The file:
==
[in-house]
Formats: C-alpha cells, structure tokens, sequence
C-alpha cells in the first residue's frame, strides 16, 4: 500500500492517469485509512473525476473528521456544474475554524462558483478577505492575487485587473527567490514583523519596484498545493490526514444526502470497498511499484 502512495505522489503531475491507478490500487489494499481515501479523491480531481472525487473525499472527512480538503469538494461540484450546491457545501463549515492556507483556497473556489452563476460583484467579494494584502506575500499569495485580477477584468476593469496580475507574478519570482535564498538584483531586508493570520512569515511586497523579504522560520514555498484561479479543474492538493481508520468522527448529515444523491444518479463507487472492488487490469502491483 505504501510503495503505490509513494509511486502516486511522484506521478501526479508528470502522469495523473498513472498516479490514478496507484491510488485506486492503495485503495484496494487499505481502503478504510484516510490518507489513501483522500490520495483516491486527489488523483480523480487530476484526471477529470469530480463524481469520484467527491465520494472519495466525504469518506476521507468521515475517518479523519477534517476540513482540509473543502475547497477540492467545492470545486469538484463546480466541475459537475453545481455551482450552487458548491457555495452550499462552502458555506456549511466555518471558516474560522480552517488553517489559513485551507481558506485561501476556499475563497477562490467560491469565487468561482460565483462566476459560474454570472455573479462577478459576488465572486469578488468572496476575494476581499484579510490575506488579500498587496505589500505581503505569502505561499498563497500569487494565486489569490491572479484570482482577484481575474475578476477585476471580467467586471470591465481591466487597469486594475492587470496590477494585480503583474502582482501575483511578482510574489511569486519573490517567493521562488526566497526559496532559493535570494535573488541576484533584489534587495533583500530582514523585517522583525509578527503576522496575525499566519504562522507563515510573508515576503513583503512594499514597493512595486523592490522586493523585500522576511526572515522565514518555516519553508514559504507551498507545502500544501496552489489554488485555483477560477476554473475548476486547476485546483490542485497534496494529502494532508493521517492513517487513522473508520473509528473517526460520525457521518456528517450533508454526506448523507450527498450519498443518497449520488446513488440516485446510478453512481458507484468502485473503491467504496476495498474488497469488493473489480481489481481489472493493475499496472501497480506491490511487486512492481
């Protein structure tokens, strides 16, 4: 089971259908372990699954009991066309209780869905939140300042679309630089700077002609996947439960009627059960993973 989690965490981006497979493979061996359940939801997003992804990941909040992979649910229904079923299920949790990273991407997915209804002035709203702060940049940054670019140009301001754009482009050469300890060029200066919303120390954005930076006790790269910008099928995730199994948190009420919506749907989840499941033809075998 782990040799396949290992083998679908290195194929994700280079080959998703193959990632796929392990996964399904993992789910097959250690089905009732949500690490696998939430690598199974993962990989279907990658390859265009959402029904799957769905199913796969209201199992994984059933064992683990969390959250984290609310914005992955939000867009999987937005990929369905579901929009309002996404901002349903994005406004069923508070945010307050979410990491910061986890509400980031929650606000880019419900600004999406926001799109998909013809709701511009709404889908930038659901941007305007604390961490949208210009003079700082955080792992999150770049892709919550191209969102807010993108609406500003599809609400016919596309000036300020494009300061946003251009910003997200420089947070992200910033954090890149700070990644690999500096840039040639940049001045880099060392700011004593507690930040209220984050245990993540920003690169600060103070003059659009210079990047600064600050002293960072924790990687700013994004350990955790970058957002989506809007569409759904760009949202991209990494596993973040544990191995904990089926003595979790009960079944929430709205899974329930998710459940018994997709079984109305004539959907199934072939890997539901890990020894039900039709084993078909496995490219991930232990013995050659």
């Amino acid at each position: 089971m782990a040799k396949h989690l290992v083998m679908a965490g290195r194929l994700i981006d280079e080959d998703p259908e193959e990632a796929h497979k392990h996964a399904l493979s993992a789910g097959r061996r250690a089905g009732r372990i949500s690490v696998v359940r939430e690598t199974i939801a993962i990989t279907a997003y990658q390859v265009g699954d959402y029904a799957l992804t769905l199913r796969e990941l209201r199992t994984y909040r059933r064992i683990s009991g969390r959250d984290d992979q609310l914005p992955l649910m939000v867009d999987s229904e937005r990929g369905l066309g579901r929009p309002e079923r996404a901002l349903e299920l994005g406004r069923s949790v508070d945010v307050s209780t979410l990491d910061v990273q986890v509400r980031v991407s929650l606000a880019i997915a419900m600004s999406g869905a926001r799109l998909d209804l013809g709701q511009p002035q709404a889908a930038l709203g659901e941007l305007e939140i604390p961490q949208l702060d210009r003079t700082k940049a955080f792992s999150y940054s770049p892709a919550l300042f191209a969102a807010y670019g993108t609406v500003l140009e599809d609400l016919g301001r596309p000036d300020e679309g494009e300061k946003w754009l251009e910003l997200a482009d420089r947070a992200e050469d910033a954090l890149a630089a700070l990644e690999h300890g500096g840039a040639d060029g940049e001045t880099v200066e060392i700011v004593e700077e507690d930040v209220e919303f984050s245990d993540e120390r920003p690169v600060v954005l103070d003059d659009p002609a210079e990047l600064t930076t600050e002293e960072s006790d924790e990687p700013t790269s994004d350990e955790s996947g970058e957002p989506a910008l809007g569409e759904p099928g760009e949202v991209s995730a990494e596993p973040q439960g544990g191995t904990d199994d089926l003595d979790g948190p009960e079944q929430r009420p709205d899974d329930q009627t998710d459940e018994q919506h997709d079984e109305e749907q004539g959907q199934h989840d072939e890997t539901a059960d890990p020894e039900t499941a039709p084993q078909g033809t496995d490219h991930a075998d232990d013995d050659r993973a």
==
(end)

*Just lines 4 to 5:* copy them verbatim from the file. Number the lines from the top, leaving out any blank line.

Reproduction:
């Protein structure tokens, strides 16, 4: 089971259908372990699954009991066309209780869905939140300042679309630089700077002609996947439960009627059960993973 989690965490981006497979493979061996359940939801997003992804990941909040992979649910229904079923299920949790990273991407997915209804002035709203702060940049940054670019140009301001754009482009050469300890060029200066919303120390954005930076006790790269910008099928995730199994948190009420919506749907989840499941033809075998 782990040799396949290992083998679908290195194929994700280079080959998703193959990632796929392990996964399904993992789910097959250690089905009732949500690490696998939430690598199974993962990989279907990658390859265009959402029904799957769905199913796969209201199992994984059933064992683990969390959250984290609310914005992955939000867009999987937005990929369905579901929009309002996404901002349903994005406004069923508070945010307050979410990491910061986890509400980031929650606000880019419900600004999406926001799109998909013809709701511009709404889908930038659901941007305007604390961490949208210009003079700082955080792992999150770049892709919550191209969102807010993108609406500003599809609400016919596309000036300020494009300061946003251009910003997200420089947070992200910033954090890149700070990644690999500096840039040639940049001045880099060392700011004593507690930040209220984050245990993540920003690169600060103070003059659009210079990047600064600050002293960072924790990687700013994004350990955790970058957002989506809007569409759904760009949202991209990494596993973040544990191995904990089926003595979790009960079944929430709205899974329930998710459940018994997709079984109305004539959907199934072939890997539901890990020894039900039709084993078909496995490219991930232990013995050659």
């Amino acid at each position: 089971m782990a040799k396949h989690l290992v083998m679908a965490g290195r194929l994700i981006d280079e080959d998703p259908e193959e990632a796929h497979k392990h996964a399904l493979s993992a789910g097959r061996r250690a089905g009732r372990i949500s690490v696998v359940r939430e690598t199974i939801a993962i990989t279907a997003y990658q390859v265009g699954d959402y029904a799957l992804t769905l199913r796969e990941l209201r199992t994984y909040r059933r064992i683990s009991g969390r959250d984290d992979q609310l914005p992955l649910m939000v867009d999987s229904e937005r990929g369905l066309g579901r929009p309002e079923r996404a901002l349903e299920l994005g406004r069923s949790v508070d945010v307050s209780t979410l990491d910061v990273q986890v509400r980031v991407s929650l606000a880019i997915a419900m600004s999406g869905a926001r799109l998909d209804l013809g709701q511009p002035q709404a889908a930038l709203g659901e941007l305007e939140i604390p961490q949208l702060d210009r003079t700082k940049a955080f792992s999150y940054s770049p892709a919550l300042f191209a969102a807010y670019g993108t609406v500003l140009e599809d609400l016919g301001r596309p000036d300020e679309g494009e300061k946003w754009l251009e910003l997200a482009d420089r947070a992200e050469d910033a954090l890149a630089a700070l990644e690999h300890g500096g840039a040639d060029g940049e001045t880099v200066e060392i700011v004593e700077e507690d930040v209220e919303f984050s245990d993540e120390r920003p690169v600060v954005l103070d003059d659009p002609a210079e990047l600064t930076t600050e002293e960072s006790d924790e990687p700013t790269s994004d350990e955790s996947g970058e957002p989506a910008l809007g569409e759904p099928g760009e949202v991209s995730a990494e596993p973040q439960g544990g191995t904990d199994d089926l003595d979790g948190p009960e079944q929430r009420p709205d899974d329930q009627t998710d459940e018994q919506h997709d079984e109305e749907q004539g959907q199934h989840d072939e890997t539901a059960d890990p020894e039900t499941a039709p084993q078909g033809t496995d490219h991930a075998d232990d013995d050659r993973a």